Richard Halliburton was born a century too early. His movie-star looks, hunger for attention and talent for self-promotion—along with a lifelong habit of stretching the truth—were tailor-made for the age of social media.
But even without the help of Instagram and Twitter, the globe-trotting writer was a celebrity in his own time. Halliburton was the author of a series of bestselling travel books in the 1920s and 1930s and, ultimately, a victim of his burning ambition to be in the spotlight.
In the fascinating biography American Daredevil, Connecticut-based author Cathryn Prince recounts the exploits of a larger-than-life but forgotten figure who ventured to remote and exotic places and hobnobbed with Hollywood stars and royal princes. “It would become his hallmark to write around the grimness of life,” she notes. “Halliburton preferred seducing readers with tales of pirates in the South China Sea” to “alarming them with stories from Bombay’s slums.”
Born in Tennessee, he graduated from Princeton in 1921 with dreams of retracing the journeys of his literary and historical heroes. He swam the Dardanelles because Byron did. He traveled to Mexico to walk the route the Conquistadors took when they conquered the Aztecs. And he risked alligators and dangerous currents to swim the 50-mile length of the Panama Canal—locks included—because no one else had.
Such escapades were the kind of escapism Americans craved in the fad-obsessed 1920s and desperately needed when the Depression stripped millions of jobs as well as hope. Halliburton’s books were commercial successes, thrilling and inspiring a generation of armchair adventurers. He made readers and the people who flocked to his lectures feel as if they were at his side as he followed the trail of the mythical Ulysses, flew around the globe or climbed Japan’s Mount Fuji.
Most critics, however, balked at Halliburton’s publicity stunts and florid writing. The New York Times dismissed his antics as “juvenile” and wondered when “Peter Pan Halliburton” would grow up. When Vanity Fair magazine published a list of tiresome celebrities that “We Nominate to Oblivion,” his name was there.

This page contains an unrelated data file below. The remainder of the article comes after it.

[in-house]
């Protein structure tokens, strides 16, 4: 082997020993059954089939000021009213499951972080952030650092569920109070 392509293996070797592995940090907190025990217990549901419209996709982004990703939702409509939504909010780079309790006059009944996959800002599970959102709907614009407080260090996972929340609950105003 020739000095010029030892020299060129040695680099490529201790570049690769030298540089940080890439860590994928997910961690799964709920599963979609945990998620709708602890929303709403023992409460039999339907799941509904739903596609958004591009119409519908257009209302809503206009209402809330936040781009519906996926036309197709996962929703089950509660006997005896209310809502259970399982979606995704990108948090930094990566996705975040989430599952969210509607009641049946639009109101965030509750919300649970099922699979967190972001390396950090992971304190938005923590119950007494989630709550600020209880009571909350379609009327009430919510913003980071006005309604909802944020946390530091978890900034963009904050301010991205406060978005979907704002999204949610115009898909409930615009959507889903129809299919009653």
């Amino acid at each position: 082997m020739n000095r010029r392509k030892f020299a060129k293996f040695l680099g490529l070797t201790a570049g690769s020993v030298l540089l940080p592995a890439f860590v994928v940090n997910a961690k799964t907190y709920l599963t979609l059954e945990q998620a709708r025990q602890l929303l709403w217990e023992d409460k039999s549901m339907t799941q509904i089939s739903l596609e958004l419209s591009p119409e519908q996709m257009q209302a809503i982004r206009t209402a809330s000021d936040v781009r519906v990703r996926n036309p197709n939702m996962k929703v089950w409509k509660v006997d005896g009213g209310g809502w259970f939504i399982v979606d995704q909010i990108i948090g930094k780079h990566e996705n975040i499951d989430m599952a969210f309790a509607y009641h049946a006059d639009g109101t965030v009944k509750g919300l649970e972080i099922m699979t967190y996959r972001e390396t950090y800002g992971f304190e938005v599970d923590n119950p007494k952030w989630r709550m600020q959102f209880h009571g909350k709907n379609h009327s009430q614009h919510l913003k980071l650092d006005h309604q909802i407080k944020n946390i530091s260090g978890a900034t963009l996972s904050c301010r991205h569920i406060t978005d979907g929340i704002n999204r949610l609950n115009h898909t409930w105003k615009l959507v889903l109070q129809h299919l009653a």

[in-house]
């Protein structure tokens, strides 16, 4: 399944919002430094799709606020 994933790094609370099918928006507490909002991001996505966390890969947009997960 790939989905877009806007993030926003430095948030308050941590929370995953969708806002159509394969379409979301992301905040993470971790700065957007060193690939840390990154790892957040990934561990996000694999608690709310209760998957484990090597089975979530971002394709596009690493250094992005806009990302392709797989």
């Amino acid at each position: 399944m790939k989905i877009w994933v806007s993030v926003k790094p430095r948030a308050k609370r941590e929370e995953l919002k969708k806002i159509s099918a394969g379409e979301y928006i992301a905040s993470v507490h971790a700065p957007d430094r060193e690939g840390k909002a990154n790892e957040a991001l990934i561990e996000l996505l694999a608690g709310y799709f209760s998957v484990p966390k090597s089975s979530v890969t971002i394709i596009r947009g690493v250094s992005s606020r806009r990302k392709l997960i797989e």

Halliburton was a prolific letter writer and Prince draws on a trove of correspondence to explore his private life. The early death of his younger brother and bouts of depression spurred him to live large. He was, as he put it, “doomed to seek, seek, all my life, never content with what I have, despising it after I have it, seeing a higher place and greater fame every step upward.” He also managed to hide his homosexuality in an era when coming out would have been professional suicide.
Prince, whose previous books have chronicled the world’s worst nautical disaster and a Confederate raid on a Vermont town during the Civil War, had to grapple with “an unreliable narrator, prone to exaggeration.” Halliburton admitted that his adventures were embellished with “buckets of fanciful bright paint,” and she does an admirable job of separating fact from fiction. His most outlandish claims, debunked here, included buying child slaves in Africa and receiving a dozen shrunken heads from a tribe in Borneo.
Hoping to silence his critics and thrill his fans, Halliburton concocted his most audacious stunt—to sail a Chinese junk across the Pacific to kick off the 1939 San Francisco Golden Gate International Exposition. The risky voyage was made more dangerous by Halliburton’s insistence that The Sea Dragon be built to his fanciful specifications, which put adorning the vessel “with every possible flourish” ahead of seaworthiness.
The predictable happened. The unwieldly vessel sailed into a typhoon mid-ocean and vanished with the loss of 15 crew, including Halliburton and his long-time partner, Paul Mooney.
While Halliburton’s books fired the imagination of the likes of anchorman Walter Cronkite and writer Susan Sontag, his fame faded. Americans were soon plunged into the horrors of the Second World War, erasing memories of his exploits.
“Richard Halliburton sought the kind of immortality enjoyed by the literary heroes of his childhood,” Prince writes, “but the dream he had chased for so long died with him.”
Years after his death, a writer for Sports Illustrated observed that “any fictional character who had the time, ability, or inclination to do all the exciting, grueling, and often ridiculous things he did, simply would not be believable.”
Cathryn Prince’s thorough research and eye for detail have made Richard Halliburton believable—and brought a fascinating, high-flying adventurer back to earth.
Dean Jobb’s latest book, Empire of Deception (Algonquin Books), tells the story of master swindler Leo Koretz and the 1920s Ponzi scheme that rocked 1920s Chicago. He teaches creative nonfiction and journalism at the University of King’s College in Halifax, Nova Scotia.
NONFICTION – BIOGRAPHY, HISTORY
American Daredevil by Cathryn J. Prince
Chicago Review Press
Published June 1, 2016
Dean Jobb is the true crime columnist for Ellery Queen’s Mystery Magazine and the author of Empire of Deception, the true story of a master swindler who scammed the elite of 1920s Chicago (Algonquin Books). His next book, coming in June 2021, recreates the Victorian-era crimes of Dr. Thomas Neill Cream, who murdered as many as ten people in Chicago, London and Canada. Dean teaches in the MFA in Creative Nonfiction program at the University of King’s College in Halifax, Nova Scotia. Website: deanjobb.com Twitter: @DeanJobb